Syrian tanks and the government's most loyal troops push into more towns and villages, trying to snuff out any chance that the uprising against President Bashar Assad could gain a base for a wider armed rebellion. Facing the most serious threat to his family's 40-year ruling dynasty, Assad has abandoned most pretenses of reform as his military seals off strategic areas in the north and east _ including the town of Jisr al-Shughour, which was spinning out of government control before the military moved in.
Hundreds of thousands of Yemenis demonstrate in nearly every major city of the country, demanding trial for the family and close aides of the ailing president. They are the largest protests since President Ali Abdullah Saleh went to neighboring Saudi Arabia for medical treatment for injuries suffered in a June 3 attack on his compound. Some of Saleh's family and closest aides remain behind, and Yemen remains locked in a power struggle between the president's allies and tribesmen demanding an end to the regime's nearly 33-year rule.
A NATO airstrike hits an area near Libyan leader Moammar Gadhafi's compound in the capital, as NATO military leaders voice concerns about sustaining the operations if the alliance mission drags on. Britain's top naval officer, Admiral Mark Stanhope, warns that his nation _ its military hobbled by severe budget cuts and the continuing cost of the Afghan war _ would face hard decision if the Libya mission is not resolved by September. East of the capital, alliance aircraft begin dropping leaflets warning government troops to abandon their posts outside Zlitan, which lies just west of the rebel-held port city of Misrata.
A nighttime curfew imposed just after a popular revolution erupted in Egypt in late January is lifted. As the protests intensified, so did the curfew _ from 11 hours a day to 17 hours a day. It was eventually scaled back after President Hosni Mubarak fell from power, from 2 a.m. to 5 a.m. As the first such restriction on Cairo since 1986, the curfew was widely ignored by the city's residents.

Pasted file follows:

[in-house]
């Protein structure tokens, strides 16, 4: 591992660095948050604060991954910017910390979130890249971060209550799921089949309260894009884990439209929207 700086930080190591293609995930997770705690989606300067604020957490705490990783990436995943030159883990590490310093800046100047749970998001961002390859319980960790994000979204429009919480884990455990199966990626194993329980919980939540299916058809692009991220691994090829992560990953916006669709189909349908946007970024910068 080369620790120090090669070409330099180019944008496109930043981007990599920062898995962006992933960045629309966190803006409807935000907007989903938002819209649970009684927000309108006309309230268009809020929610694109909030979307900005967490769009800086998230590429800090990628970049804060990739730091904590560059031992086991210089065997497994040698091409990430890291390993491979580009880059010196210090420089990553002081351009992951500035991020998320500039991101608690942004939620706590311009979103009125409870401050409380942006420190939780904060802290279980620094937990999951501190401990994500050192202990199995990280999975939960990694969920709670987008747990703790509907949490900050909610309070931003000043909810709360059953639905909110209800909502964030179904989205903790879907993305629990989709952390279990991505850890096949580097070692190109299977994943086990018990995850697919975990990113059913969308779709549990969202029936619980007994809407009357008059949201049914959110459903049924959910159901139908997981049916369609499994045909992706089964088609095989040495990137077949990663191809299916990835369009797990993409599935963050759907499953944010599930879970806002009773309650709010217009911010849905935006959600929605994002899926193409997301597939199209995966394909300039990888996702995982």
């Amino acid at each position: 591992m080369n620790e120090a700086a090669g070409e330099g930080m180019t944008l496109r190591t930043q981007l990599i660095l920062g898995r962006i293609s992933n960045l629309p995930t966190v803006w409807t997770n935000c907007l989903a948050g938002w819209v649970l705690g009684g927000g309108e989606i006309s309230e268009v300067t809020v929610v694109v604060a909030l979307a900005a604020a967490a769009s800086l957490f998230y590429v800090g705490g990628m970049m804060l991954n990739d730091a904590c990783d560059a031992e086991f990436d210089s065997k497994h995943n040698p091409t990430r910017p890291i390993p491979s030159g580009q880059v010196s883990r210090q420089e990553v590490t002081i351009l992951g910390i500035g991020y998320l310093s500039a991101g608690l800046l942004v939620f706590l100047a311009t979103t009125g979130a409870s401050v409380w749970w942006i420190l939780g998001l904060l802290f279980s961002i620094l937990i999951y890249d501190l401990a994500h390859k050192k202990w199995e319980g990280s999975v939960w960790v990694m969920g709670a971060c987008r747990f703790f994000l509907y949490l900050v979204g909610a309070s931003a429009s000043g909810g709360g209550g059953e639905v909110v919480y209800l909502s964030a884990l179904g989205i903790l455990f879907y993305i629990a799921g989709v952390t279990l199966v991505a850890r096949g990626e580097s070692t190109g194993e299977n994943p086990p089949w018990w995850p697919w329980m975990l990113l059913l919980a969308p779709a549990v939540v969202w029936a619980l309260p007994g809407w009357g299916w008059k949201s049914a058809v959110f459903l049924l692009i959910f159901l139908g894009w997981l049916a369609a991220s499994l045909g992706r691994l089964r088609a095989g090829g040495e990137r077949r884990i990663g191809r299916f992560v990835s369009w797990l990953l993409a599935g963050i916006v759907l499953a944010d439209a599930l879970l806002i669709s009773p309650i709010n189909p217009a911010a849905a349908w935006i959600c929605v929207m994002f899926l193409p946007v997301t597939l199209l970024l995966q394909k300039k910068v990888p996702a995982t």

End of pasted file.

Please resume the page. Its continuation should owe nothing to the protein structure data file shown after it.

Members of Lebanon's Western-backed coalition, newly in the opposition, warn that the country's new government is a tool for Syria and the militant Hezbollah and represents a "coup against the democratic system." Lebanese Prime Minister Najib Mikati's new Cabinet is dominated by Hezbollah and its allies, taking office five months after a walkout by the militant group dissolved the previous government.
Tunisia's deposed president will be tried in absentia on June 20 by civil and military courts on charges ranging from embezzlement and murder to drug trafficking. Prime Minister Beji Caid Essebsi adds that the extradition request to Saudi Arabia, where he fled, remains unanswered. Zine Abidine Ben Ali ruled Tunisia for 23 years until a monthlong popular uprising forced him to flee on Jan. 14. Tunisia's Ministry of Justice says there are 93 counts pending against him, including plotting against the security of the state, murder, abuse of power, embezzlement, money laundering and drug trafficking.